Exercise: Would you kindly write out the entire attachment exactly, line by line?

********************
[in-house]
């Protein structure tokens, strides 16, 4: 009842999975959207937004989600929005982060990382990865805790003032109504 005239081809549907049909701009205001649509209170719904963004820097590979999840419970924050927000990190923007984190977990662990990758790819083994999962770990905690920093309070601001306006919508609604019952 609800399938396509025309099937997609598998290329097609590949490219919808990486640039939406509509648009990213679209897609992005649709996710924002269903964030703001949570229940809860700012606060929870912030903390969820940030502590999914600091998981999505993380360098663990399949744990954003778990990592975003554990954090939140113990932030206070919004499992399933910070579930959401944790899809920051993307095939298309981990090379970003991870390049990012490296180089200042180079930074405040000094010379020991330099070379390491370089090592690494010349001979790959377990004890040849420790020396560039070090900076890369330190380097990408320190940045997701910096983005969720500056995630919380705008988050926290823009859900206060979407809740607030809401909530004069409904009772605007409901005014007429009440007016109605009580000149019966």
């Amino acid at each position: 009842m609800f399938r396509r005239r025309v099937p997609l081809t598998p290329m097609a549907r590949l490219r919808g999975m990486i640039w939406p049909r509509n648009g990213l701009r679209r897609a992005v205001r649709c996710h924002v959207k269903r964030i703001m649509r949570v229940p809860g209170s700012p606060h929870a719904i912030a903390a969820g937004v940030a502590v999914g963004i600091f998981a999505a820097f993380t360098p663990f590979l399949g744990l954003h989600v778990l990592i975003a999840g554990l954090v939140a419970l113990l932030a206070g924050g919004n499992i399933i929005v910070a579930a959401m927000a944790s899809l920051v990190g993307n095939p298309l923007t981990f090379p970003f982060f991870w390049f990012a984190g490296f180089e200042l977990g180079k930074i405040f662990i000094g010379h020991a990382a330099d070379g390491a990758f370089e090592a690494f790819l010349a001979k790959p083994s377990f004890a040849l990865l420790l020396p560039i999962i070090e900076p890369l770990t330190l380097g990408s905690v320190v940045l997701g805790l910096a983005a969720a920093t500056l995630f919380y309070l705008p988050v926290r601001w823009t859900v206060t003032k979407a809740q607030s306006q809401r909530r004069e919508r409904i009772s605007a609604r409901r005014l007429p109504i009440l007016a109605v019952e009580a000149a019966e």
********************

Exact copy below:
[in-house]
């Protein structure tokens, strides 16, 4: 009842999975959207937004989600929005982060990382990865805790003032109504 005239081809549907049909701009205001649509209170719904963004820097590979999840419970924050927000990190923007984190977990662990990758790819083994999962770990905690920093309070601001306006919508609604019952 609800399938396509025309099937997609598998290329097609590949490219919808990486640039939406509509648009990213679209897609992005649709996710924002269903964030703001949570229940809860700012606060929870912030903390969820940030502590999914600091998981999505993380360098663990399949744990954003778990990592975003554990954090939140113990932030206070919004499992399933910070579930959401944790899809920051993307095939298309981990090379970003991870390049990012490296180089200042180079930074405040000094010379020991330099070379390491370089090592690494010349001979790959377990004890040849420790020396560039070090900076890369330190380097990408320190940045997701910096983005969720500056995630919380705008988050926290823009859900206060979407809740607030809401909530004069409904009772605007409901005014007429009440007016109605009580000149019966």
């Amino acid at each position: 009842m609800f399938r396509r005239r025309v099937p997609l081809t598998p290329m097609a549907r590949l490219r919808g999975m990486i640039w939406p049909r509509n648009g990213l701009r679209r897609a992005v205001r649709c996710h924002v959207k269903r964030i703001m649509r949570v229940p809860g209170s700012p606060h929870a719904i912030a903390a969820g937004v940030a502590v999914g963004i600091f998981a999505a820097f993380t360098p663990f590979l399949g744990l954003h989600v778990l990592i975003a999840g554990l954090v939140a419970l113990l932030a206070g924050g919004n499992i399933i929005v910070a579930a959401m927000a944790s899809l920051v990190g993307n095939p298309l923007t981990f090379p970003f982060f991870w390049f990012a984190g490296f180089e200042l977990g180079k930074i405040f662990i000094g010379h020991a990382a330099d070379g390491a990758f370089e090592a690494f790819l010349a001979k790959p083994s377990f004890a040849l990865l420790l020396p560039i999962i070090e900076p890369l770990t330190l380097g990408s905690v320190v940045l997701g805790l910096a983005a969720a920093t500056l995630f919380y309070l705008p988050v926290r601001w823009t859900v206060t003032k979407a809740q607030s306006q809401r909530r004069e919508r409904i009772s605007a609604r409901r005014l007429p109504i009440l007016a109605v019952e009580a000149a019966e």